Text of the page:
18 C Program Example int add( int, int); /* Function declaration */ main() { int i=1; printf("i starts out life as %d.", i); i = add(1, 1); /* Procure/Function call */ printf(" And becomes %d after function is executed.\n", i); } /********************************************************/ int add( int a, int b) /* Procure/Function definition */ { int c; c = a + b; return c; }

19 Procedural Programming (Cont.)  Languages COBOL, FORTRAN, BASIC, C, Pascal …  Problems Difficulties of reasoning about programs To some degree difficulty of parallelization Relatively low level In large, complicated programs, modularity is generally desirable

20 Modular Programming  Module Generally, a component of a larger system, and operates within that system independently from the operations of the other components  Modular Programming A common functionality are grouped together into separate modules A program is now divided into several smaller parts which interact through procedure calls Main Program data Module1 data +data1 Module2 data +data2 Procedure1Procedure2Procedure3

21 Modular Programming (Cont.)  Example: a singly linked list Operations on the list  Append element in the end  Delete element at the front Application: queue Implement the list in two separate modules  Interface definition Describe what is available  Implementation files Describe how it is made available  Fundamental principles in software engineering Change the implementation won’t affect the interface

22 Singly List Interface Definition /* * Interface definition for a module which implements * a singly linked list for storing data of any type. */ MODULE Singly-Linked-List-1 BOOL list_initialize(); /* Initialize variables local to the module BOOL list_append(ANY data); BOOL list_delete(); list_end(); ANY list_getFirst(); ANY list_getNext(); BOOL list_isEmpty(); END Singly-Linked-List-1

23 Singly List (Cont.)  What if we need more than one list in the program? /* * A list module for more than one list. */ MODULE Singly-Linked-List-2 DECLARE TYPE list_handle_t; /* list_handle_t represents list handle, which is used in every provided procedure to uniquely identify the list in question */ list_handle_t list_create(); list_destroy(list_handle_t this); BOOL list_append(list_handle_t this, ANY data); ANY list_getFirst(list_handle_t this); ANY list_getNext(list_handle_t this); BOOL list_isEmpty(list_handle_t this); END Singly-Linked-List-2;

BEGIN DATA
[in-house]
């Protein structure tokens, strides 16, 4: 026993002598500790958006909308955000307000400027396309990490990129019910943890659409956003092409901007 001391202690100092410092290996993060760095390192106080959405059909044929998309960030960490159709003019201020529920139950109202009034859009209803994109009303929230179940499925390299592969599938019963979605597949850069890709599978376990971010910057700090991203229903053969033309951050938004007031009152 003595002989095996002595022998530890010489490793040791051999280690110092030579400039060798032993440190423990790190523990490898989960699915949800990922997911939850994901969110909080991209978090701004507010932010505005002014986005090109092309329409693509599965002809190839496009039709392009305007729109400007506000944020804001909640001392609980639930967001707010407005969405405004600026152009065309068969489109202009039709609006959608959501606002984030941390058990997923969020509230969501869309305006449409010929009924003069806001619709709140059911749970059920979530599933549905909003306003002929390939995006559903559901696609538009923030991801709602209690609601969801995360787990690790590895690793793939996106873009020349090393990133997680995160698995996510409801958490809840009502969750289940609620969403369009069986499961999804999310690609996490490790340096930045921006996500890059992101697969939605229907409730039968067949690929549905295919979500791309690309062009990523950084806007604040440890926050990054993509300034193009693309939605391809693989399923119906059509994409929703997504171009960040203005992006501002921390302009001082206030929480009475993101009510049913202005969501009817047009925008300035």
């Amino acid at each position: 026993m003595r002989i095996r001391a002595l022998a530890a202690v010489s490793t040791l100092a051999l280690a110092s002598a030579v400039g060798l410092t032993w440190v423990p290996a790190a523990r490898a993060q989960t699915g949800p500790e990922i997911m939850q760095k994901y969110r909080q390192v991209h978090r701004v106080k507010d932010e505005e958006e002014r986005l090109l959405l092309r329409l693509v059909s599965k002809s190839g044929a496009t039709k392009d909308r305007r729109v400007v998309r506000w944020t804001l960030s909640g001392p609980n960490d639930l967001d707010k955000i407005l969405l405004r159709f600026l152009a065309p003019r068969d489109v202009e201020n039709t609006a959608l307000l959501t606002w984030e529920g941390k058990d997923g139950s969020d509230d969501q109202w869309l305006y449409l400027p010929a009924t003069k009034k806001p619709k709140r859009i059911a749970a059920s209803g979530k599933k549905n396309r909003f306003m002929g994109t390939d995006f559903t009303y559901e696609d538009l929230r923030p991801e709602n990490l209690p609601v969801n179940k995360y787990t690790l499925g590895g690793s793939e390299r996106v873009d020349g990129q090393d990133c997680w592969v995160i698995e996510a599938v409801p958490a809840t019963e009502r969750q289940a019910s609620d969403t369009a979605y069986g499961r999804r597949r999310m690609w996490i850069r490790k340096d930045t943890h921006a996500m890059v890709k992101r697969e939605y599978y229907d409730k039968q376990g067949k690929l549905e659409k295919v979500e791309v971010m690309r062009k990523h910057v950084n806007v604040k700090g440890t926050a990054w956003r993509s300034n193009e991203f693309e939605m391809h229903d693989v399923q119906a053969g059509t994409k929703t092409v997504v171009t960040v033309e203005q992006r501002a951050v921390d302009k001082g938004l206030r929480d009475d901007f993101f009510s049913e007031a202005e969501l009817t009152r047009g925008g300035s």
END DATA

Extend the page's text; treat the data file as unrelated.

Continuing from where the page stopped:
24 Singly List (Cont.) PROCEDURE foo() BEGIN list_handle_t myList; myList <- list_create(); /* Do something with myList */... list_destroy(myList); END PROCEDURE foo() BEGIN list_handle_t myList; /* List is created and initialized */ /* Do something with the myList */... END /* myList is destroyed */

25 Singly List (Cont.) PROCEDURE foo() BEGIN SomeDataType data1; SomeOtherType data2; list_handle_t myList; myList <- list_create(); list_append(myList, data1); list_append(myList, data2); list_destroy(myList); END /* Oops */...

26 Modular Programming  Problems Decouple data and behaviors  Module is oriented on operations but not actual data Cannot guarantee type safety  Programs can access memory in inappropriate ways Inflexible Hard to extend

27 Object-Oriented Programming (OOP)  What is object-oriented programming?  Principles of object-oriented programming

28 Kay's Description of OOP  Object-oriented programming is based on the principle of recursive design Everything is an object Objects perform computation by making requests of each other through the passing of messages Every object has it's own memory, which consists of other objects Every object is an instance of a class. A class groups similar objects The class is the repository for behavior associated with an object Classes are organized into singly-rooted tree structure, called an inheritance hierarchy

29 What is an Object?  The most fundamental concept/mechanism of OOP From an application modeling perspective, an object has the components: characteristics/attributes, services/behaviors), unique identifier, rules and policies, relationships From a design modeling perspective, an object can be an example (instance) of a category (class), can be a category or a type, created (instantiated) by a category, can communicate…

30 What is a Class?  From a modeling perspective, a class is a template for a category. It defines characteristics, services, rules and policies, relationships  From a design perspective, a class is a special kind of object  From an implementation perspective, a class is a “global” object with class data members and class services  From a compiler’s perspective, a class is a programmer’s defined data type

31 Principles of Object-Orientation  Principle 1. Encapsulation: The object contains both the data and the methods (code) that manipulate or change that data